Author Jonathan Gould has pulled off the near impossible.
With hundreds of books published about The Beatles, his new tome, “Can’t Buy Me Love: The Beatles, Britain and America” offers a compelling slant at the group’s by-now all-too-familiar story, applying rigorous parallels between the band’s rise explained via the filter of social, political and cultural movements.
There have been so many Beatle books published. What makes yours different?
Jonathan Gould: I would say two things. The first thing is, my general impression of the comprehensive biographies I’ve read about them is there’s a pretty strong tendency to take the music for granted.There’s a tendency to approach the music on the level of “We all know these songs.”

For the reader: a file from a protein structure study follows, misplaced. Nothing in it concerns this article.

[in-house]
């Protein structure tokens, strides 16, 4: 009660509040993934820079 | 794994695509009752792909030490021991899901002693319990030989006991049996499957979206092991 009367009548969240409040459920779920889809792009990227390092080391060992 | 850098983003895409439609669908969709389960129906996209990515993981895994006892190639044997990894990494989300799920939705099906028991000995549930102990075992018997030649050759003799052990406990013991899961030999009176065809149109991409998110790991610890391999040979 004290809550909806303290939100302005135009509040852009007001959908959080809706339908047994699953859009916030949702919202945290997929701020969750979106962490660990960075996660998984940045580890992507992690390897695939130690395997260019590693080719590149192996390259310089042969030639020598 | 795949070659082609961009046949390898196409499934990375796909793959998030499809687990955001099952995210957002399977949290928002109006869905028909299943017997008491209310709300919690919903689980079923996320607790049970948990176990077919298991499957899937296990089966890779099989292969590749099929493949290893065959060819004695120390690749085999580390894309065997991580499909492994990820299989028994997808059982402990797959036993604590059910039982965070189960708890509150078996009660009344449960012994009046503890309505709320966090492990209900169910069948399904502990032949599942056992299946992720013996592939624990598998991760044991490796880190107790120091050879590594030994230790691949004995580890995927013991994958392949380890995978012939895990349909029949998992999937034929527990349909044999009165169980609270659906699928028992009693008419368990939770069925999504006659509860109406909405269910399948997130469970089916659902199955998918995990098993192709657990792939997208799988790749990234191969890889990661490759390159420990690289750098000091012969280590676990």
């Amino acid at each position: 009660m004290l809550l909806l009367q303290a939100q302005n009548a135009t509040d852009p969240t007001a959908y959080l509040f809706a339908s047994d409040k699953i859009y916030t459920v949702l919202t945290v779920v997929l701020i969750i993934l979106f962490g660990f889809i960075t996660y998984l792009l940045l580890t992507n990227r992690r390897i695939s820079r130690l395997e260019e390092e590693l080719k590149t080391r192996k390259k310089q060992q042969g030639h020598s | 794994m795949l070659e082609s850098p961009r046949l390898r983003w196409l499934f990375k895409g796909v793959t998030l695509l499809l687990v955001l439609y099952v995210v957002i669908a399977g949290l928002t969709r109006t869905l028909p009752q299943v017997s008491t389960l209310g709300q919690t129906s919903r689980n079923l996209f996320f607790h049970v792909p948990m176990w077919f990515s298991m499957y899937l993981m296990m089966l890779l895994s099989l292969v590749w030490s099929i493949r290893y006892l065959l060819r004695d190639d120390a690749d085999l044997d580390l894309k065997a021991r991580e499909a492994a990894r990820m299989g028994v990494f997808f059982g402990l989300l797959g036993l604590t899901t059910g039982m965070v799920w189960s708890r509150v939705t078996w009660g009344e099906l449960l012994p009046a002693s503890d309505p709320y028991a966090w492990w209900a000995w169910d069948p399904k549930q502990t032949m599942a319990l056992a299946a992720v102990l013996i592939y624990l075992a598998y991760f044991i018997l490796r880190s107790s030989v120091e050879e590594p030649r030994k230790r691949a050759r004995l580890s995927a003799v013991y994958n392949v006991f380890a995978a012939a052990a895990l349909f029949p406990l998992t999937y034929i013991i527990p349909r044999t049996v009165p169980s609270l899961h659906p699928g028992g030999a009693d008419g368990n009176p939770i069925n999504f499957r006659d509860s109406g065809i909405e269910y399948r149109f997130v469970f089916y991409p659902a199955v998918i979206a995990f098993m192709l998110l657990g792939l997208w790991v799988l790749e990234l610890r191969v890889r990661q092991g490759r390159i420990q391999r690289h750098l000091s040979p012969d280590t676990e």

Therefore, most of the biographies tend to reference the records and the response to the records, but very, very few have really tried to put the music at the center of the story.
My own background is in music. I’m a drummer. I’ve spent a lot of time playing music in bands and in studios. I wanted to try and present The Beatles themselves as the way they saw themselves, which is as musicians. After all they didn’t set out to be world-famous celebrities. I wanted to focus on them in that way. Their presence in the book is very largely as musicians. But the other dimension that has not been dealt with to the degree that I’ve dealt with it is what I think of “the real outside story,” examining the influences on them in the world, in culture and society in Britain and then the world that they encountered when they became world famous. I wanted to be this whole social context deeply into the story.